By Alison Frankel: For Complete Post, click here…
Public interest lawyer Gerald Flanagan of Consumer Watchdog was deep in preparations for his first-ever U.S. Supreme Court argument when he saw what he called a “strangely worded” press release issued Wednesday by CVS Pharmacy Inc, Flanagan’s opponent in a case scheduled to be argued on Dec. 7.
The press release touted CVS’s partnership with disability rights groups to assure equal access to healthcare. That’s the issue in Flanagan’s case, in which several John Doe plaintiffs with HIV challenged a CVS policy that required them to receive their medication only by mail, not in person at store pharmacies. CVS’s argument at the Supreme Court has been that the ACA and a 1973 predecessor bar only intentionally discriminatory policies, not those that have a disparate impact on disabled people.
The press release didn’t exactly renounce that argument, but it dropped a bomb in its second paragraph: CVS said it was dropping the Supreme Court case.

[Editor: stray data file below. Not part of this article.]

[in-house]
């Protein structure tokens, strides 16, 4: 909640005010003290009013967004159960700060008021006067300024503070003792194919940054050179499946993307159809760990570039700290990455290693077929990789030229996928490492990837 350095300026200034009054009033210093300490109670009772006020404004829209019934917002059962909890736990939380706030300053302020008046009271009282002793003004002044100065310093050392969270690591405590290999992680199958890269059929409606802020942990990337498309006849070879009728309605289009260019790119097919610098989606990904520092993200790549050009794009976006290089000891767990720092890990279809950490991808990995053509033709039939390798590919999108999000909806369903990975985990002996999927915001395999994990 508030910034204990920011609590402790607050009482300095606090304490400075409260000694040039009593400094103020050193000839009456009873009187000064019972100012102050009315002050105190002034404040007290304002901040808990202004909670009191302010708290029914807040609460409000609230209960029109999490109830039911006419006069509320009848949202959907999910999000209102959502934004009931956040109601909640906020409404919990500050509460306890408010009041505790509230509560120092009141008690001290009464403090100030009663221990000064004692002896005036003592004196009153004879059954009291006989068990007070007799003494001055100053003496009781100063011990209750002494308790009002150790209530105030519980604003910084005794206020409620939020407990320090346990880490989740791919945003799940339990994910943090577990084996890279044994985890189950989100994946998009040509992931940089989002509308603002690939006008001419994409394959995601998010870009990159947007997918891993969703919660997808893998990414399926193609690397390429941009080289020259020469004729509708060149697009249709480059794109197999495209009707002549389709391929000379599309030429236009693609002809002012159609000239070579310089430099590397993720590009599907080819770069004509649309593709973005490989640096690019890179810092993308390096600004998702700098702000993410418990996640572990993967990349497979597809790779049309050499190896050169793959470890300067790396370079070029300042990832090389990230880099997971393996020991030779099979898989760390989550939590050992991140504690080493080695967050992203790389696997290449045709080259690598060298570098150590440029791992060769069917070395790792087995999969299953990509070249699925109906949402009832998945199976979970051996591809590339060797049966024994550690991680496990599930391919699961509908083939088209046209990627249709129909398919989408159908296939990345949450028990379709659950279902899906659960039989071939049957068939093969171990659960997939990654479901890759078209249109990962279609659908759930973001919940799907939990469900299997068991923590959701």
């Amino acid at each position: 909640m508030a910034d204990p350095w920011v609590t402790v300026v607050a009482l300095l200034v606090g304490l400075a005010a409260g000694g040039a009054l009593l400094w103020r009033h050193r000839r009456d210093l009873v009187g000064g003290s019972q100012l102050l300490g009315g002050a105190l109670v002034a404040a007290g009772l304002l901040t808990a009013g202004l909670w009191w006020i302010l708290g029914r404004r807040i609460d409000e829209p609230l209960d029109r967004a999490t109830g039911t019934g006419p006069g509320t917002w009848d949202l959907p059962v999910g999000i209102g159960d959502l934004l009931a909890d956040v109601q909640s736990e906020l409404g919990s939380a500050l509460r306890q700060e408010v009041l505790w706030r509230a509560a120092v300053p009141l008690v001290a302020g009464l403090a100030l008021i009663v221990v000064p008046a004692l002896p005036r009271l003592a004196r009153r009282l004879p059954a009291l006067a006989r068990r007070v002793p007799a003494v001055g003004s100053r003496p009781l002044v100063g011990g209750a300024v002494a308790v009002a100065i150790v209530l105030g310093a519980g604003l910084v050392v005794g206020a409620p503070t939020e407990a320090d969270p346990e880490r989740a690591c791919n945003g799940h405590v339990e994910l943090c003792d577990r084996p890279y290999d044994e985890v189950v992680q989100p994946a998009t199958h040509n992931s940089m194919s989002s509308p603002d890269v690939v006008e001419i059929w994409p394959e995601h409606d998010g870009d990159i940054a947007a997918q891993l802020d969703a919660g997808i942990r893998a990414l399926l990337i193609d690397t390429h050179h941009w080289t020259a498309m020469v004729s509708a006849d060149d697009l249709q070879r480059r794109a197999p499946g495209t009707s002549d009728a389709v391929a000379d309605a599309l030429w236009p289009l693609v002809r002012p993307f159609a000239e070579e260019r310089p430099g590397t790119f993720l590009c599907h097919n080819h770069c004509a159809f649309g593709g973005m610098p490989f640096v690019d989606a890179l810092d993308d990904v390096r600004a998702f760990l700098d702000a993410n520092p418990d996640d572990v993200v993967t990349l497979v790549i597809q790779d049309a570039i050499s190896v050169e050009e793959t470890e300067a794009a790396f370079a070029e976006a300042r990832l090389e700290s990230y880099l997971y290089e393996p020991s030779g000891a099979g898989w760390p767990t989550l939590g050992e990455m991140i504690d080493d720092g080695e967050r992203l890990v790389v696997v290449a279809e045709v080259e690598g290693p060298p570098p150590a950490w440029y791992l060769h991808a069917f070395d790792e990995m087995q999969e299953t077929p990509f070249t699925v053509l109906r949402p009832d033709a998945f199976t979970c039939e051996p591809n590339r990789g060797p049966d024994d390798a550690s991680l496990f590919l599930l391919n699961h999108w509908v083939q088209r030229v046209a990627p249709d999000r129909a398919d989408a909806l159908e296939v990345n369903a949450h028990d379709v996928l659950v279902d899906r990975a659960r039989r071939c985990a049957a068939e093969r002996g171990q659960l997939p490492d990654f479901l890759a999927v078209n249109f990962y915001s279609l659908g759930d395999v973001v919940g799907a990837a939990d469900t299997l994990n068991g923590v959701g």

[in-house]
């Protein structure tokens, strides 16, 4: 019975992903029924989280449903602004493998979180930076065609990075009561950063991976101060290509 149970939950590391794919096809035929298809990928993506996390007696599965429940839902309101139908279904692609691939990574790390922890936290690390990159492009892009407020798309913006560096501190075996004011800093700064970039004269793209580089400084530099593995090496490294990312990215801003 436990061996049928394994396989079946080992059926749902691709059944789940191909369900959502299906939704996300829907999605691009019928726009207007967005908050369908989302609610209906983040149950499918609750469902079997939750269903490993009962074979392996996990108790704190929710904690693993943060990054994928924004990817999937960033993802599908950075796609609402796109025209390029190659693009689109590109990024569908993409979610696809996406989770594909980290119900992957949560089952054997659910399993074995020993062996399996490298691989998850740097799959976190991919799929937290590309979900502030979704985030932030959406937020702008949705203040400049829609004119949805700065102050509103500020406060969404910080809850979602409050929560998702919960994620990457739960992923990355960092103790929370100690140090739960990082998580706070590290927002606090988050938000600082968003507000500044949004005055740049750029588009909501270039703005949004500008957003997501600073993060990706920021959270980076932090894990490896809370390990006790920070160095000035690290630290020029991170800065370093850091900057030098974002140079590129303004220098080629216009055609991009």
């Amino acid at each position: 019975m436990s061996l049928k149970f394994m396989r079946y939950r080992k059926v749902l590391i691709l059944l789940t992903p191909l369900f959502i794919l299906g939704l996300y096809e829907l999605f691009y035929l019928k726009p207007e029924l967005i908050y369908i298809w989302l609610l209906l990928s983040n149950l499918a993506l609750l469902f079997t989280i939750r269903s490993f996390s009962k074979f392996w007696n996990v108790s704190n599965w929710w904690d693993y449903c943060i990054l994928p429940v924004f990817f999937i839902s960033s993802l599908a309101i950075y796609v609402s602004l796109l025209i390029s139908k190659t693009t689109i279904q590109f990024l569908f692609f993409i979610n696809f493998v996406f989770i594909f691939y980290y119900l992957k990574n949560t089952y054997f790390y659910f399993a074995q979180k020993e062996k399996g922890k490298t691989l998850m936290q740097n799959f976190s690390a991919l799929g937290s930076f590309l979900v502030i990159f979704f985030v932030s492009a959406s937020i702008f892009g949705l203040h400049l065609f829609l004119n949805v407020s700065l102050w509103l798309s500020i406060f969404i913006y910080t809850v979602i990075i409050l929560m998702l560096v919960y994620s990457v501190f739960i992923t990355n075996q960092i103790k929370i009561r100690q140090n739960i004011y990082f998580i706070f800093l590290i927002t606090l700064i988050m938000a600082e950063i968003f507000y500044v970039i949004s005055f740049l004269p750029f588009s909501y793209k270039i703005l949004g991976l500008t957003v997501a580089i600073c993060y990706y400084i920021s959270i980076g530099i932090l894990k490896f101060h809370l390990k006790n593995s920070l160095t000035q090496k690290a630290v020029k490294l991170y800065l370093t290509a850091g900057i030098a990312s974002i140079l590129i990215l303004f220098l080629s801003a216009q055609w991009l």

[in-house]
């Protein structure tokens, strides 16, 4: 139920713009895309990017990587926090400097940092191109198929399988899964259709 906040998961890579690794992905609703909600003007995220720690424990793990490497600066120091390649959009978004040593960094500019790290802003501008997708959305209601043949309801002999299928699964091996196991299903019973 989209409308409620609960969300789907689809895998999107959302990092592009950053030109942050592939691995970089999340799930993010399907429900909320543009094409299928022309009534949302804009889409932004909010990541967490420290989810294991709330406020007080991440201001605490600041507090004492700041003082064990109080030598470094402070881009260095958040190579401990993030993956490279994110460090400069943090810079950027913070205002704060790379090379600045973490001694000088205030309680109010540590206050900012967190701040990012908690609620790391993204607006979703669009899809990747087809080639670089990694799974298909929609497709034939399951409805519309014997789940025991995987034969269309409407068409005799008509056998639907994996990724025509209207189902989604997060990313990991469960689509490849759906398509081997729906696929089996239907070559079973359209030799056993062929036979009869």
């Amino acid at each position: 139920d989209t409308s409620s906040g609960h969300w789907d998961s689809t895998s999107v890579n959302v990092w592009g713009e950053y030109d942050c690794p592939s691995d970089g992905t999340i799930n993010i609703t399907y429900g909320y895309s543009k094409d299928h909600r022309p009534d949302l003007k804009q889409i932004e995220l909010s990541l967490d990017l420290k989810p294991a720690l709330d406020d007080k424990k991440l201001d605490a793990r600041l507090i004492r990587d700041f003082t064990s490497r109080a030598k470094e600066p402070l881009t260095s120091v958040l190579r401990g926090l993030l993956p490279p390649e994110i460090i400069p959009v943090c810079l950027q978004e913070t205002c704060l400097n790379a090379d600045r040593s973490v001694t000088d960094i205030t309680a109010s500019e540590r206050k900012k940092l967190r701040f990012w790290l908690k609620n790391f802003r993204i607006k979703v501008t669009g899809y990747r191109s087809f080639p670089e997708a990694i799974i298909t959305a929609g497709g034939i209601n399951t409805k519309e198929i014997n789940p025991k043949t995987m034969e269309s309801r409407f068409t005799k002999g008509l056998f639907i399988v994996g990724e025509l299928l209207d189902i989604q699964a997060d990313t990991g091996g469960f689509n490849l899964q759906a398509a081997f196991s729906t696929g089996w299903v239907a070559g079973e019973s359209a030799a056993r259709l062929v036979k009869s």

That was news to Flanagan and his co-counsel from Whatley Kallas and Public Citizen. “We got no heads up before the press release,” Flanagan said. In fact, he said, the first official word he received about the demise of the case was an email early Thursday morning from CVS counsel Lisa Blatt of Williams & Connolly.
“There is a selfish disappointment,” Flanagan told me Friday. “But that’s irrational. We won unanimously at the 9th [U.S. Circuit Court of Appeals]. I’m relieved that our clients are not at risk of losing at the Supreme Court.”
So why did CVS ditch the case just weeks before oral argument? CVS counsel Blatt declined to comment. CVS spokespeople provided an email statement that’s short on specifics: “We’ve agreed to pursue policy solutions in collaboration with the disability community to help protect access to affordable health plan programs that apply equally to all members,” the statement said.